OK, drum roll, insert photos here.
Two were taken at the Madras (now Chennai) International AP in Meenambakkam, Tamil Nadu, India, in September 1975, and the other two just yesterday afternoon in Catalina, where most of us live. Remember, there are mountains in India, so just because you see some mountains doesn’t mean its NOT India. Also, just because I mentioned two were taken in India first, doesn’t mean necessarily that they are the first two shots below.
OK, begin thinking and analyzing, maybe drink some more coffee.
OK, if you guessed the first two photos were actually taken in India during the REAL monsoon in 1975, you were right. That’s a friend, Venkateswaran, on the far right of the first photo admiring the arcus cloud ahead of the downpour.
The result of our “pseudo-monsoon”, which was a pretty good imitation of the real thing yestserday, shown in the second set of two photos, was another 1-2 inches in the CDO watershed, 0.75 inches in here SE Catalina, 1.16 inches at Sutherland Heights, and a whopping 1.92 inches yesterday afternoon and Our Garden (Jesse, personal communication), keepers of the Catalina long term climo records.
What was the effect on the CDO River at the bottom of East WIlds Road?
It got huge. Coulda rafted brown water. Below are more shots of the CDO wash/river again for the second day in a row, ones after yesterday’s dump. A young bystander (i.e., fellow gawker) said I had arrived after the peak! Said the churning waves that developed every 20 min or so due to surges down the wash, were 8-10 feet high! Here they were about half that, 4 feet or so from trough to ridge. I wanted to “shop” a water buffalo in one of these photos so BAD!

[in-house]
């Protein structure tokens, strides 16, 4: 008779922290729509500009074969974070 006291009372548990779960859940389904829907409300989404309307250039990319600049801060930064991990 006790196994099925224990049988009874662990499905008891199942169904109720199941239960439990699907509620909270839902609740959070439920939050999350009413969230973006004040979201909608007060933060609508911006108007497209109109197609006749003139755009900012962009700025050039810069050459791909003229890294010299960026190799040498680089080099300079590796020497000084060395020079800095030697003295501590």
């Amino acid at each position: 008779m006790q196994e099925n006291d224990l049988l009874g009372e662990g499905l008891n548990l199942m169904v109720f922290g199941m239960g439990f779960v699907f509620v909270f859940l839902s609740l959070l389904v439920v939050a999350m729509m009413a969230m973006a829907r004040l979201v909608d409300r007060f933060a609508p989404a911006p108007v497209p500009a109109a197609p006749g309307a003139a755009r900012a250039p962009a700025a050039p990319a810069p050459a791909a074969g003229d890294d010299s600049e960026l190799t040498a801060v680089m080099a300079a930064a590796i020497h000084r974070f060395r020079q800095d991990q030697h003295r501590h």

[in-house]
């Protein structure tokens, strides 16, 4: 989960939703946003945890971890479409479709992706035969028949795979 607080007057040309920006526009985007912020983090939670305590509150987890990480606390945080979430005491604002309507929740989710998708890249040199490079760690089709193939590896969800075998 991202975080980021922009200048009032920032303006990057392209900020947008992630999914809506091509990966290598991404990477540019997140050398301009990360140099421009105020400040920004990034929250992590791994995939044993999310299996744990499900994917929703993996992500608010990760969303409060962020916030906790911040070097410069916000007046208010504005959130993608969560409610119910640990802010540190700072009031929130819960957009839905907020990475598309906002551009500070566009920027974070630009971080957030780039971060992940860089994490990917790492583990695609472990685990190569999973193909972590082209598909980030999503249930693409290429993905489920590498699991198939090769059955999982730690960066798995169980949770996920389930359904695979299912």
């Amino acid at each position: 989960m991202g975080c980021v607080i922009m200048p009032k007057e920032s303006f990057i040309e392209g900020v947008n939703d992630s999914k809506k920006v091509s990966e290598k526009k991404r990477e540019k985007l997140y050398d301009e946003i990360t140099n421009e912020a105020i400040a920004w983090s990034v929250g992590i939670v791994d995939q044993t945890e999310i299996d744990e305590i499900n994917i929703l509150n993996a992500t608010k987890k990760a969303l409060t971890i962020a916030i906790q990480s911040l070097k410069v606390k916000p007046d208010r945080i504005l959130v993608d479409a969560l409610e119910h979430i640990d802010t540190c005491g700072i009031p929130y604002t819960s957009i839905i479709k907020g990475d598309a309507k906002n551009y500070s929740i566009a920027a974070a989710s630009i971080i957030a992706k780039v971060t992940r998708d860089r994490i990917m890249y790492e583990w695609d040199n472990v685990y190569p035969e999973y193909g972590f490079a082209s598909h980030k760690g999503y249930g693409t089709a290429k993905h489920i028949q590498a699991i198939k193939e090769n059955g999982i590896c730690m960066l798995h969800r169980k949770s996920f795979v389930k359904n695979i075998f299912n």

Of course, this flood is “mild” compared to the Aug 25th, 2003 flow, which covered Lago del Oro road.
BTW, rainfall totals hereabouts are now up to or exceed the average July monthly amount of 3.xx inches.
The Weather Ahead
With high dewpoints once again today, 64 F here in Catalina, more large thunderstorms are pretty much in the bag, and importantly, this assertion is corroborated by calculating models, all that I looked at. Here is the forecast rain picture for 4 PM today from the Beowulf Cluster at the University of AZ: 4 PM 20120715_WRF Precip (Flash Animation) As you will see, WIDESPREAD rain is expected, with totals in the “best” cores getting up to 1-2 inches again. Wow, three days in a row of major storms.
Things are supposed to dry out some tomorrow, but showers will still be around before a break of a couple or three days.